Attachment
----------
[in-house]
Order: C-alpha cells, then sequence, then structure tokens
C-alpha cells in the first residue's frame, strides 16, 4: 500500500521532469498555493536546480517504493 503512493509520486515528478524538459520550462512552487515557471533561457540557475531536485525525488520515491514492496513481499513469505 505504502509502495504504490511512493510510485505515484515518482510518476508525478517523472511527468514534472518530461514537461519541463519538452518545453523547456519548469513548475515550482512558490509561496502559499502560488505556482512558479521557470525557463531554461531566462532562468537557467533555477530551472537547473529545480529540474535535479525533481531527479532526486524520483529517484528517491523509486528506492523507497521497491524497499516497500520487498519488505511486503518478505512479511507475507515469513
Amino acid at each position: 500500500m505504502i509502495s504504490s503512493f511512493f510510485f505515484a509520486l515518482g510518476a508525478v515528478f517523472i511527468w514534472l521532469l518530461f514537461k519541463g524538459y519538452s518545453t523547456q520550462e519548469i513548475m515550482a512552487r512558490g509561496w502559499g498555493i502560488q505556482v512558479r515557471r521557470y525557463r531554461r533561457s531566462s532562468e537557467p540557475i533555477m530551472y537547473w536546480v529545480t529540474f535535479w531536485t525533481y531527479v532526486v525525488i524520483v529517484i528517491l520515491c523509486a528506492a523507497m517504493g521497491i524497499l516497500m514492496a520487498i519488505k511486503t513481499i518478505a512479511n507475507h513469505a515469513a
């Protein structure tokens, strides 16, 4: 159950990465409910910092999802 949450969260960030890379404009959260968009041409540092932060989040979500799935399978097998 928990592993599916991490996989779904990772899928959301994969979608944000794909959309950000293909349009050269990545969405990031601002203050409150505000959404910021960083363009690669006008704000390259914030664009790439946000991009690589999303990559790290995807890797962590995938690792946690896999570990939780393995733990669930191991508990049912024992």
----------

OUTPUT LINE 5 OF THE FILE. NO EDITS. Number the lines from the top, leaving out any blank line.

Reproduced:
């Protein structure tokens, strides 16, 4: 159950990465409910910092999802 949450969260960030890379404009959260968009041409540092932060989040979500799935399978097998 928990592993599916991490996989779904990772899928959301994969979608944000794909959309950000293909349009050269990545969405990031601002203050409150505000959404910021960083363009690669006008704000390259914030664009790439946000991009690589999303990559790290995807890797962590995938690792946690896999570990939780393995733990669930191991508990049912024992």